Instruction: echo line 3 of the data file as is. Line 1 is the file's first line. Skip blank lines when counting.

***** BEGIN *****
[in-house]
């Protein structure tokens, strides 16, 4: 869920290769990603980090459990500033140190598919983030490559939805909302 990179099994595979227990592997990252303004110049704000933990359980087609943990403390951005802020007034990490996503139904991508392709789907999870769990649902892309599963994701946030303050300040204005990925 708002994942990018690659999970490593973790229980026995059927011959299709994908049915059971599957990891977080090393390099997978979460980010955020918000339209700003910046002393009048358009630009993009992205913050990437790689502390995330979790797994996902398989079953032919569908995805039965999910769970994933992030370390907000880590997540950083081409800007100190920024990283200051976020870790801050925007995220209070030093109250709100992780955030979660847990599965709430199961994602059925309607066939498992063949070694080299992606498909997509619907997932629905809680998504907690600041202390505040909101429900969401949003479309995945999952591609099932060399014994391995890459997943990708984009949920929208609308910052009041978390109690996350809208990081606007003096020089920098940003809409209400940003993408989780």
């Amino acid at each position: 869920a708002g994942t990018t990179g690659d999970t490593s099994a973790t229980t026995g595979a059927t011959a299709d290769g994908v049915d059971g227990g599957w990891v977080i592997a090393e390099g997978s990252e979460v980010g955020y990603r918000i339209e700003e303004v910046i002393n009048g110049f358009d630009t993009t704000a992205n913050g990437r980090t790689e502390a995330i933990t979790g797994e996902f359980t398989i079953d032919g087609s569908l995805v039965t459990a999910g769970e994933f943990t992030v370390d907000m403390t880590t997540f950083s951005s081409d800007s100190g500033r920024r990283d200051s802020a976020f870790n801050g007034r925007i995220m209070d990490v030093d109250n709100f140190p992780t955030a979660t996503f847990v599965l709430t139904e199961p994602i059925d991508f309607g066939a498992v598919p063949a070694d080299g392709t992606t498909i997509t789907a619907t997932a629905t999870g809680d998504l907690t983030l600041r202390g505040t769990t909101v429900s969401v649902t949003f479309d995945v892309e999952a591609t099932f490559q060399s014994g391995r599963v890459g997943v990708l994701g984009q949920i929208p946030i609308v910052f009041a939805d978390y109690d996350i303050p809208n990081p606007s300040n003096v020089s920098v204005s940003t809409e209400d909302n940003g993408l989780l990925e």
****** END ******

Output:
């Amino acid at each position: 869920a708002g994942t990018t990179g690659d999970t490593s099994a973790t229980t026995g595979a059927t011959a299709d290769g994908v049915d059971g227990g599957w990891v977080i592997a090393e390099g997978s990252e979460v980010g955020y990603r918000i339209e700003e303004v910046i002393n009048g110049f358009d630009t993009t704000a992205n913050g990437r980090t790689e502390a995330i933990t979790g797994e996902f359980t398989i079953d032919g087609s569908l995805v039965t459990a999910g769970e994933f943990t992030v370390d907000m403390t880590t997540f950083s951005s081409d800007s100190g500033r920024r990283d200051s802020a976020f870790n801050g007034r925007i995220m209070d990490v030093d109250n709100f140190p992780t955030a979660t996503f847990v599965l709430t139904e199961p994602i059925d991508f309607g066939a498992v598919p063949a070694d080299g392709t992606t498909i997509t789907a619907t997932a629905t999870g809680d998504l907690t983030l600041r202390g505040t769990t909101v429900s969401v649902t949003f479309d995945v892309e999952a591609t099932f490559q060399s014994g391995r599963v890459g997943v990708l994701g984009q949920i929208p946030i609308v910052f009041a939805d978390y109690d996350i303050p809208n990081p606007s300040n003096v020089s920098v204005s940003t809409e209400d909302n940003g993408l989780l990925e």